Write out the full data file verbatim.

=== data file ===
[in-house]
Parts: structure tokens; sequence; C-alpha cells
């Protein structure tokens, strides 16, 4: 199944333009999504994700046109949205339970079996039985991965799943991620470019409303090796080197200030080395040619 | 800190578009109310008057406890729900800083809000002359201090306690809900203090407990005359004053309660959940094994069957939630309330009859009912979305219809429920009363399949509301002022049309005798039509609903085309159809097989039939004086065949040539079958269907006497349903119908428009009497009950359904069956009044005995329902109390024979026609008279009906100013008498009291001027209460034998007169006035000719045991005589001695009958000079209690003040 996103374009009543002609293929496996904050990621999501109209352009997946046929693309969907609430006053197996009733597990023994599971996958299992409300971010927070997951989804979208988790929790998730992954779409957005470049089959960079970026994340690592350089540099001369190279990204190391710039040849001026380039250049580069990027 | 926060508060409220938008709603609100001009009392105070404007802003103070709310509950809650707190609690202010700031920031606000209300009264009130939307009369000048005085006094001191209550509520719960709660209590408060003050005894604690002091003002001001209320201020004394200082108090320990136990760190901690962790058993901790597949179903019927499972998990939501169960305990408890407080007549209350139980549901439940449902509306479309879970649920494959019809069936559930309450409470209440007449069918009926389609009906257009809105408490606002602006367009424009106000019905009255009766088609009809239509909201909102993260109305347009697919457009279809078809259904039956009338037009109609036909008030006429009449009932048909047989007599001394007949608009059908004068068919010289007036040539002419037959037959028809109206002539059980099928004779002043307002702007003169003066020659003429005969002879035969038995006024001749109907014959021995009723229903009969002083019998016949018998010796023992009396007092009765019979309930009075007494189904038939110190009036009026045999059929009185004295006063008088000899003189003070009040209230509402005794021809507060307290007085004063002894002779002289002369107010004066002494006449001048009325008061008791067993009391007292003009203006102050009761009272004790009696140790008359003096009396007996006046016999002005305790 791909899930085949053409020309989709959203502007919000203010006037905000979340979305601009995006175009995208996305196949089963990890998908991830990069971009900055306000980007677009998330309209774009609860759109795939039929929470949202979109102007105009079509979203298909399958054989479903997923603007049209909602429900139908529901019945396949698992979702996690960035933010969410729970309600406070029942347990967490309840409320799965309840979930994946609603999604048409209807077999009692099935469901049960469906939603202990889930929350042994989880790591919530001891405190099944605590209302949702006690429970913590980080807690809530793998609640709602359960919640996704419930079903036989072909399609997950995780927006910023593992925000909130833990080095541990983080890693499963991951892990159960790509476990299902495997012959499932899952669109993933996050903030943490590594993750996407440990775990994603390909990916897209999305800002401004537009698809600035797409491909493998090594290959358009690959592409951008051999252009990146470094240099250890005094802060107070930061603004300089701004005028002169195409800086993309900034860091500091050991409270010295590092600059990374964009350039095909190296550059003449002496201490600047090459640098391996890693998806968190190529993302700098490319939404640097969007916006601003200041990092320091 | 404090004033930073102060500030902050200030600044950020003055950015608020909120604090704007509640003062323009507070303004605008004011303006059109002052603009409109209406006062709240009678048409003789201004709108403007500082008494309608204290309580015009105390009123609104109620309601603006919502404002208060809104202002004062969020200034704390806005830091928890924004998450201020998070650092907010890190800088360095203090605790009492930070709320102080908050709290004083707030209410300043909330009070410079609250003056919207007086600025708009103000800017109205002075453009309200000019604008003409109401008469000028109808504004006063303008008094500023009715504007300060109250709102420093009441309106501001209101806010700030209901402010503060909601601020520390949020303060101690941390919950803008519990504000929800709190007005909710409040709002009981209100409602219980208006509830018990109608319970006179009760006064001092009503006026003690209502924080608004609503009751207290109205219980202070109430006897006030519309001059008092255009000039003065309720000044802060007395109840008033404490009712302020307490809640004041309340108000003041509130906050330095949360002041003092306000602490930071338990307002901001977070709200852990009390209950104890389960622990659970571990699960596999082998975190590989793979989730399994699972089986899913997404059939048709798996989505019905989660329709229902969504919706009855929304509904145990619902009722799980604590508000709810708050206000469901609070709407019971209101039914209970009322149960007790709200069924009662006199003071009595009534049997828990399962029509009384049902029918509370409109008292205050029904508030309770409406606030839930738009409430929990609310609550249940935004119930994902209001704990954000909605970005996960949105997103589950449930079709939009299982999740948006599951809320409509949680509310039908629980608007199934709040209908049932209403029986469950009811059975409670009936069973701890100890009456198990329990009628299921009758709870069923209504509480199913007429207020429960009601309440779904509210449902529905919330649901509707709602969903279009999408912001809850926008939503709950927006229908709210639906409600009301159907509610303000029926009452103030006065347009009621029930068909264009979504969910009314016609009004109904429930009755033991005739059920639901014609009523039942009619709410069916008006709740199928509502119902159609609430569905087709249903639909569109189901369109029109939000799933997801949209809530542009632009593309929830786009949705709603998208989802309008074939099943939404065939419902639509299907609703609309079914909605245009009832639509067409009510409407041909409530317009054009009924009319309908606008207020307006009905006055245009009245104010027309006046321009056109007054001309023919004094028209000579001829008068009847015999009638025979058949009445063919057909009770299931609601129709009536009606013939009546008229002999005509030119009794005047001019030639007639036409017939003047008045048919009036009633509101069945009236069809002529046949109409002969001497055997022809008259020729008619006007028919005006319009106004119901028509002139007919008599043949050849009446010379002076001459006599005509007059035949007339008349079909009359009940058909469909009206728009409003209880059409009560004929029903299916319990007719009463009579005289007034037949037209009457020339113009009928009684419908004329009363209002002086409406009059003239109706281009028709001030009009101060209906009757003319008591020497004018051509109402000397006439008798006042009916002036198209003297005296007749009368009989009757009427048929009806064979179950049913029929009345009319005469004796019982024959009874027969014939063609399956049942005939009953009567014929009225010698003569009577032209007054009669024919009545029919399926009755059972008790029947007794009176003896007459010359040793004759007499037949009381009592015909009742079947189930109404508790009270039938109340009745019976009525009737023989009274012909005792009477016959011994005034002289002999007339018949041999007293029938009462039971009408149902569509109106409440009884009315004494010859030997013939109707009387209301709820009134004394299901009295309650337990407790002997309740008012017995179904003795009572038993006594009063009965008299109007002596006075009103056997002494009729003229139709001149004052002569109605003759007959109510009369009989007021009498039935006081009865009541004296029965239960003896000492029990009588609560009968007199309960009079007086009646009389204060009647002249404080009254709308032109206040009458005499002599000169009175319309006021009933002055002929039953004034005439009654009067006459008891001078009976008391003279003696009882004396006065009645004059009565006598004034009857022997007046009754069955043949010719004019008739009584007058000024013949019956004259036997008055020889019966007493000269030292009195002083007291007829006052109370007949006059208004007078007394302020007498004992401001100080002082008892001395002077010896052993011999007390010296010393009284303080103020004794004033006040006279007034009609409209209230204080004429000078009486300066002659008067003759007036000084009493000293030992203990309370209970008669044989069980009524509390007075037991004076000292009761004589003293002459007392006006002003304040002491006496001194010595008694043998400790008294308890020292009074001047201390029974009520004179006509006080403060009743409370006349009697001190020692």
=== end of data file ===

[in-house]
Parts: structure tokens; sequence; C-alpha cells
């Protein structure tokens, strides 16, 4: 199944333009999504994700046109949205339970079996039985991965799943991620470019409303090796080197200030080395040619 | 800190578009109310008057406890729900800083809000002359201090306690809900203090407990005359004053309660959940094994069957939630309330009859009912979305219809429920009363399949509301002022049309005798039509609903085309159809097989039939004086065949040539079958269907006497349903119908428009009497009950359904069956009044005995329902109390024979026609008279009906100013008498009291001027209460034998007169006035000719045991005589001695009958000079209690003040 996103374009009543002609293929496996904050990621999501109209352009997946046929693309969907609430006053197996009733597990023994599971996958299992409300971010927070997951989804979208988790929790998730992954779409957005470049089959960079970026994340690592350089540099001369190279990204190391710039040849001026380039250049580069990027 | 926060508060409220938008709603609100001009009392105070404007802003103070709310509950809650707190609690202010700031920031606000209300009264009130939307009369000048005085006094001191209550509520719960709660209590408060003050005894604690002091003002001001209320201020004394200082108090320990136990760190901690962790058993901790597949179903019927499972998990939501169960305990408890407080007549209350139980549901439940449902509306479309879970649920494959019809069936559930309450409470209440007449069918009926389609009906257009809105408490606002602006367009424009106000019905009255009766088609009809239509909201909102993260109305347009697919457009279809078809259904039956009338037009109609036909008030006429009449009932048909047989007599001394007949608009059908004068068919010289007036040539002419037959037959028809109206002539059980099928004779002043307002702007003169003066020659003429005969002879035969038995006024001749109907014959021995009723229903009969002083019998016949018998010796023992009396007092009765019979309930009075007494189904038939110190009036009026045999059929009185004295006063008088000899003189003070009040209230509402005794021809507060307290007085004063002894002779002289002369107010004066002494006449001048009325008061008791067993009391007292003009203006102050009761009272004790009696140790008359003096009396007996006046016999002005305790 791909899930085949053409020309989709959203502007919000203010006037905000979340979305601009995006175009995208996305196949089963990890998908991830990069971009900055306000980007677009998330309209774009609860759109795939039929929470949202979109102007105009079509979203298909399958054989479903997923603007049209909602429900139908529901019945396949698992979702996690960035933010969410729970309600406070029942347990967490309840409320799965309840979930994946609603999604048409209807077999009692099935469901049960469906939603202990889930929350042994989880790591919530001891405190099944605590209302949702006690429970913590980080807690809530793998609640709602359960919640996704419930079903036989072909399609997950995780927006910023593992925000909130833990080095541990983080890693499963991951892990159960790509476990299902495997012959499932899952669109993933996050903030943490590594993750996407440990775990994603390909990916897209999305800002401004537009698809600035797409491909493998090594290959358009690959592409951008051999252009990146470094240099250890005094802060107070930061603004300089701004005028002169195409800086993309900034860091500091050991409270010295590092600059990374964009350039095909190296550059003449002496201490600047090459640098391996890693998806968190190529993302700098490319939404640097969007916006601003200041990092320091 | 404090004033930073102060500030902050200030600044950020003055950015608020909120604090704007509640003062323009507070303004605008004011303006059109002052603009409109209406006062709240009678048409003789201004709108403007500082008494309608204290309580015009105390009123609104109620309601603006919502404002208060809104202002004062969020200034704390806005830091928890924004998450201020998070650092907010890190800088360095203090605790009492930070709320102080908050709290004083707030209410300043909330009070410079609250003056919207007086600025708009103000800017109205002075453009309200000019604008003409109401008469000028109808504004006063303008008094500023009715504007300060109250709102420093009441309106501001209101806010700030209901402010503060909601601020520390949020303060101690941390919950803008519990504000929800709190007005909710409040709002009981209100409602219980208006509830018990109608319970006179009760006064001092009503006026003690209502924080608004609503009751207290109205219980202070109430006897006030519309001059008092255009000039003065309720000044802060007395109840008033404490009712302020307490809640004041309340108000003041509130906050330095949360002041003092306000602490930071338990307002901001977070709200852990009390209950104890389960622990659970571990699960596999082998975190590989793979989730399994699972089986899913997404059939048709798996989505019905989660329709229902969504919706009855929304509904145990619902009722799980604590508000709810708050206000469901609070709407019971209101039914209970009322149960007790709200069924009662006199003071009595009534049997828990399962029509009384049902029918509370409109008292205050029904508030309770409406606030839930738009409430929990609310609550249940935004119930994902209001704990954000909605970005996960949105997103589950449930079709939009299982999740948006599951809320409509949680509310039908629980608007199934709040209908049932209403029986469950009811059975409670009936069973701890100890009456198990329990009628299921009758709870069923209504509480199913007429207020429960009601309440779904509210449902529905919330649901509707709602969903279009999408912001809850926008939503709950927006229908709210639906409600009301159907509610303000029926009452103030006065347009009621029930068909264009979504969910009314016609009004109904429930009755033991005739059920639901014609009523039942009619709410069916008006709740199928509502119902159609609430569905087709249903639909569109189901369109029109939000799933997801949209809530542009632009593309929830786009949705709603998208989802309008074939099943939404065939419902639509299907609703609309079914909605245009009832639509067409009510409407041909409530317009054009009924009319309908606008207020307006009905006055245009009245104010027309006046321009056109007054001309023919004094028209000579001829008068009847015999009638025979058949009445063919057909009770299931609601129709009536009606013939009546008229002999005509030119009794005047001019030639007639036409017939003047008045048919009036009633509101069945009236069809002529046949109409002969001497055997022809008259020729008619006007028919005006319009106004119901028509002139007919008599043949050849009446010379002076001459006599005509007059035949007339008349079909009359009940058909469909009206728009409003209880059409009560004929029903299916319990007719009463009579005289007034037949037209009457020339113009009928009684419908004329009363209002002086409406009059003239109706281009028709001030009009101060209906009757003319008591020497004018051509109402000397006439008798006042009916002036198209003297005296007749009368009989009757009427048929009806064979179950049913029929009345009319005469004796019982024959009874027969014939063609399956049942005939009953009567014929009225010698003569009577032209007054009669024919009545029919399926009755059972008790029947007794009176003896007459010359040793004759007499037949009381009592015909009742079947189930109404508790009270039938109340009745019976009525009737023989009274012909005792009477016959011994005034002289002999007339018949041999007293029938009462039971009408149902569509109106409440009884009315004494010859030997013939109707009387209301709820009134004394299901009295309650337990407790002997309740008012017995179904003795009572038993006594009063009965008299109007002596006075009103056997002494009729003229139709001149004052002569109605003759007959109510009369009989007021009498039935006081009865009541004296029965239960003896000492029990009588609560009968007199309960009079007086009646009389204060009647002249404080009254709308032109206040009458005499002599000169009175319309006021009933002055002929039953004034005439009654009067006459008891001078009976008391003279003696009882004396006065009645004059009565006598004034009857022997007046009754069955043949010719004019008739009584007058000024013949019956004259036997008055020889019966007493000269030292009195002083007291007829006052109370007949006059208004007078007394302020007498004992401001100080002082008892001395002077010896052993011999007390010296010393009284303080103020004794004033006040006279007034009609409209209230204080004429000078009486300066002659008067003759007036000084009493000293030992203990309370209970008669044989069980009524509390007075037991004076000292009761004589003293002459007392006006002003304040002491006496001194010595008694043998400790008294308890020292009074001047201390029974009520004179006509006080403060009743409370006349009697001190020692």